- As much as possible, stay away from others in your home. If possible, stay in a specific “sick room” and use a separate bathroom.
- Cover your mouth and nose with a tissue when you cough or sneeze. Throw used tissues in a lined trash can, and wash your hands.
- Do not share dishes, drinking glasses, cups, eating utensils, towels or bedding with other people in your home.
- Routinely clean high-touch surfaces in your “sick room” and bathroom.
7. What are the warning signs that my case may need medical attention?
If you have T1D, you have two critical watch outs.
- According to the CDC, anyone with or suspects they may have COVID-19 should call their doctor if they have:
- Trouble breathing
- Persistent pain or pressure in the chest
- New confusion or inability to arouse
- Bluish lips or face
- T1D medical experts urge anyone who thinks they have COVID-19 or any illness to monitor their blood-glucose levels even more closely as well as their ketone levels and seek help if you show signs of diabetic ketoacidosis (DKA).
Dr. Peters advises that you first contact your personal doctor, so they may alert emergency room staff if needed. If you cannot reach your doctor, you should contact the ER prior to arrival.
“Tell them, clearly, that you have T1D and have elevated ketones and may have DKA. It is very, very important, as they have so many people coming in, for you to have a clear message.”
8. If I have to go to the hospital, what should I expect?
Images of doctors and hospital staff working in hazmat suits have created concern about seeking help. “Is the scary experience worth it?” we asked Dr. Anne Peters, who is working on the front lines of the disease in Los Angeles.
“Know that underneath what may look really scary, are people who want to hug you. Health care workers are heroes. Everyone’s goal is not to get sick. But if you do, they are here to help.”
If you have done everything you can at home and you still need help, you should seek help.
“A dehydrated child is a very, very serious problem.”
- Call the hospital ahead of your arrival with a clear message on why you are coming in.
- Have the youngest and healthiest parent take the child to the hospital. Do not take other children with you.
- Wipe down the waiting room chair. Take a mask if available.
- Keep the child from moving around, coming in contact with anything or anyone else.
9. If there are no supply chain issues, why is my pharmacy telling me they can’t refill my insulin right now?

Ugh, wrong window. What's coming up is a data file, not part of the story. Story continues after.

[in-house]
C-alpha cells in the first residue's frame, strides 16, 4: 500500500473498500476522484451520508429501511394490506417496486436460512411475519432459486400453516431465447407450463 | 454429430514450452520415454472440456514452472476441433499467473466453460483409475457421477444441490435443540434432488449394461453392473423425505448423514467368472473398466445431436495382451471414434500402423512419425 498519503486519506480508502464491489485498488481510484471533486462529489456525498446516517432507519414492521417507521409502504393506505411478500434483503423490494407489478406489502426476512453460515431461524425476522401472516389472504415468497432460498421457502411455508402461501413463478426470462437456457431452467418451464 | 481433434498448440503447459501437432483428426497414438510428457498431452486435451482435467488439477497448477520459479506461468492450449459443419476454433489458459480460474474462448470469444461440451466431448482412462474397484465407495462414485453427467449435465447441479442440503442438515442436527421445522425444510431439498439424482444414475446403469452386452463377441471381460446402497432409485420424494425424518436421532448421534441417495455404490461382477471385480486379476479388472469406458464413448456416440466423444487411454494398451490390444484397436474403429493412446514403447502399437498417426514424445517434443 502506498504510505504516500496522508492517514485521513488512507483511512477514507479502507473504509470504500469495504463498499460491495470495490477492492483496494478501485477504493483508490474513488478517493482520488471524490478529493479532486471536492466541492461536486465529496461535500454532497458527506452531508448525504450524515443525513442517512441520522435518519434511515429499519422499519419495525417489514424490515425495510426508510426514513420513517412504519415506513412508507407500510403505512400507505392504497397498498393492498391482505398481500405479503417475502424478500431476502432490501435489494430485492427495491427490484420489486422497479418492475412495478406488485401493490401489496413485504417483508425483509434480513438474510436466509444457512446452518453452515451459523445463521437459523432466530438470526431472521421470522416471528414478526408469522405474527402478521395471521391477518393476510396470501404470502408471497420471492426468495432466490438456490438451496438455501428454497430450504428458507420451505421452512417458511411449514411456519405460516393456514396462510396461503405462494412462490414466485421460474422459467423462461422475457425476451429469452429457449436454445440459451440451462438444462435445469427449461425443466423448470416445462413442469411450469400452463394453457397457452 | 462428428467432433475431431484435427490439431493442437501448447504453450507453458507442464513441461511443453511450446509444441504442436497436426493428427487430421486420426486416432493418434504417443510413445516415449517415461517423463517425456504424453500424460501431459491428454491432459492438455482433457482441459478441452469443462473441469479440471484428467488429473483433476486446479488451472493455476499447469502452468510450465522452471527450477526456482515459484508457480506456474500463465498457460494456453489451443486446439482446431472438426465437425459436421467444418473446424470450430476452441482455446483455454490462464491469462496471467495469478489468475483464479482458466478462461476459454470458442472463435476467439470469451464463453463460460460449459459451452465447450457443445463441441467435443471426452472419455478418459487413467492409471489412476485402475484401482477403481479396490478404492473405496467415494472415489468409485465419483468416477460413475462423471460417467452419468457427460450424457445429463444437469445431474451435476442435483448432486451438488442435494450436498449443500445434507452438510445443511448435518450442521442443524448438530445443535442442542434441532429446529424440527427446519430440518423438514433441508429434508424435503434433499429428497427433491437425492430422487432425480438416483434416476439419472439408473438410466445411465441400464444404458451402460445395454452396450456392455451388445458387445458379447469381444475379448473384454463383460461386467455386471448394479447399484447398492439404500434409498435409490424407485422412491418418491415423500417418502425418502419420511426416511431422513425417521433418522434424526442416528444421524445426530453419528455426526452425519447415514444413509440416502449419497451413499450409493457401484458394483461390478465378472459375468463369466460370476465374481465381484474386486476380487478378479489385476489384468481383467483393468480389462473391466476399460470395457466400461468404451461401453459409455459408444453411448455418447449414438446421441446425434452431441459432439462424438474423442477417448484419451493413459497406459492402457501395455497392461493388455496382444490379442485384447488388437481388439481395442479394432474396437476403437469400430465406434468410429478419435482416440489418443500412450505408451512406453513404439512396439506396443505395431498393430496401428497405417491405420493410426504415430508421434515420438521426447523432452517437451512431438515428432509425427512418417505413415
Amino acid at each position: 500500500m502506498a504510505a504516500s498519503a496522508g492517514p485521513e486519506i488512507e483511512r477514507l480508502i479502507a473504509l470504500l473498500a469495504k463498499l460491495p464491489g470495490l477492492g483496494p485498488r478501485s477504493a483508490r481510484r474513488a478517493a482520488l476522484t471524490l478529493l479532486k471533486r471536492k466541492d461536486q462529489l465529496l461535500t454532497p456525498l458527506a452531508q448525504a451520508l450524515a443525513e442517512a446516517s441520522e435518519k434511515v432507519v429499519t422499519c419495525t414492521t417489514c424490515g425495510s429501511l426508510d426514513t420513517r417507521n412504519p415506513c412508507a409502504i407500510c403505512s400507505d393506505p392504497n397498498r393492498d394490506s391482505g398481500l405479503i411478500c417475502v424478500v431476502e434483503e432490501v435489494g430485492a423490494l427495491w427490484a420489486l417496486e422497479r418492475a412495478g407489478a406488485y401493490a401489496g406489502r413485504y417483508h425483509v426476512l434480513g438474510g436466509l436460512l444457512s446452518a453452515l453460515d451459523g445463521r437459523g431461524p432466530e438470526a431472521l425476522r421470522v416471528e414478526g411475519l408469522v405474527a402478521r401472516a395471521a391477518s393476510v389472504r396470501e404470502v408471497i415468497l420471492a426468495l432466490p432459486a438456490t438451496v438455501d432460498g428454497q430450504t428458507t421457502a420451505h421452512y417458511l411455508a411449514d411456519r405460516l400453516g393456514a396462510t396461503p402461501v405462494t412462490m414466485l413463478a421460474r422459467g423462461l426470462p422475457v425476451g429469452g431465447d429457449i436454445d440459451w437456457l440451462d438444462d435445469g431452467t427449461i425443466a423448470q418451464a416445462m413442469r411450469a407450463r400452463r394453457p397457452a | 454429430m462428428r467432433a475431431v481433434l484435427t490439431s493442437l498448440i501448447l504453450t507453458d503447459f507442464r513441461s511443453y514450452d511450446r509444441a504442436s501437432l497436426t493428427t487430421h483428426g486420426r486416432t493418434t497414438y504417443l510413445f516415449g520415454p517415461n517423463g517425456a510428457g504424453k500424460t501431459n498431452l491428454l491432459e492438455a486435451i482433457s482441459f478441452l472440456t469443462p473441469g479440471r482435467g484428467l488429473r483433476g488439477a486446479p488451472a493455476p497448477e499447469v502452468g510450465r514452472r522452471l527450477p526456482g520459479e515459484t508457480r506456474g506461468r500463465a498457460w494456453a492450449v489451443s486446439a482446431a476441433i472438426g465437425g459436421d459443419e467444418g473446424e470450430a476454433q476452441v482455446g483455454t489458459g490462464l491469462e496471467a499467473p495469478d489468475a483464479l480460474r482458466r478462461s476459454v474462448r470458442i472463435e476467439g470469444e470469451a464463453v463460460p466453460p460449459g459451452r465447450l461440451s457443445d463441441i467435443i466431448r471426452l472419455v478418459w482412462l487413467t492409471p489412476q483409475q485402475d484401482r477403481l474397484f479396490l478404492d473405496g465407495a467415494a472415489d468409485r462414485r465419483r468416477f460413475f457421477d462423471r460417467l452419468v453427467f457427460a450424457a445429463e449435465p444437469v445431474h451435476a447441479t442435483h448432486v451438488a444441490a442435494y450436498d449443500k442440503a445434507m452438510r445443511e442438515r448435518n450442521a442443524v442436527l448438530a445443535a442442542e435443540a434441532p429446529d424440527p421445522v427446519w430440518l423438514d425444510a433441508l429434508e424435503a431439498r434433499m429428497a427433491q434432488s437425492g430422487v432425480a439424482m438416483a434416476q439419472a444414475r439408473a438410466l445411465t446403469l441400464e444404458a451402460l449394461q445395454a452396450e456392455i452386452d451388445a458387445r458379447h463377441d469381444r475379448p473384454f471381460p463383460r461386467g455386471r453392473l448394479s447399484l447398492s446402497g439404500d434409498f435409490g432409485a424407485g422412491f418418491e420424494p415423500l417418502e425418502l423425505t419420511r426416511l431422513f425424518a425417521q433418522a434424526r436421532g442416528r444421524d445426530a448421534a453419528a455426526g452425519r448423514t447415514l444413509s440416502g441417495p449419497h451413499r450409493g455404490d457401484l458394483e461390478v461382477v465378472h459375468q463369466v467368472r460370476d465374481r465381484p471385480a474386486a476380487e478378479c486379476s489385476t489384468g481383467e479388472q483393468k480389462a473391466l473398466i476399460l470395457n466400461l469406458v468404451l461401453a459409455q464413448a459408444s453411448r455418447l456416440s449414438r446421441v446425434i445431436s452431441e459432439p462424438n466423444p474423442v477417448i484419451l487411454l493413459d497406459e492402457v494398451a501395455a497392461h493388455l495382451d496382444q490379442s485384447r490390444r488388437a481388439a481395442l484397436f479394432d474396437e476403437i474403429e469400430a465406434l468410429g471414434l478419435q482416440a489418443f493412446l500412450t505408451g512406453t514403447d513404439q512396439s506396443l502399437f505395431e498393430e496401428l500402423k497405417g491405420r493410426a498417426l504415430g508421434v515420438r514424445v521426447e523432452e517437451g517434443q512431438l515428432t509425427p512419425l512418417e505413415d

We are getting this question a good deal, but have heard no indication that delays are for more than a few days, at most. To be clear, the issue is not with the supply chain as leading manufacturers of insulin and T1D supplies continue to assure the public that COVID-19 is not having an impact on their current manufacturing and distribution capabilities.
But, as orders are increasing—with individuals seeking more than their typical 30-day refills—some suppliers (pharmacies) are telling T1D customers that immediate refills are now going to take a few days.
A representative from Eli Lilly—one of the world’s top three insulin manufacturers—said the delay is “simply” getting the (insulin) from the warehouse to the pharmacy. “We are confident that we will have Lilly insulin manufactured and available to your pharmacy at whatever schedule you decided to pick it up. We’re here, we’re confident and we’re making your insulin 24 hours a day,” said Wade Neucks, director of Eli Lilly’s Patient Affordability Solutions. Access his full interview, conducted by our colleagues at Beyond Type One.
Link here to see what major manufacturers are saying, learn how to get home delivery and get help with insulin prescription costs.
10. What are my options if I lose my medical coverage?
These are challenging days, and we hope that everyone in the T1D community remains healthy and safe. Economic changes and challenges are impacting so many of us, and it is good to be prepared. Toward that end, we share resources created by our JDRF team as well as those created by our colleagues at Beyond Type One.
Good luck. And take care.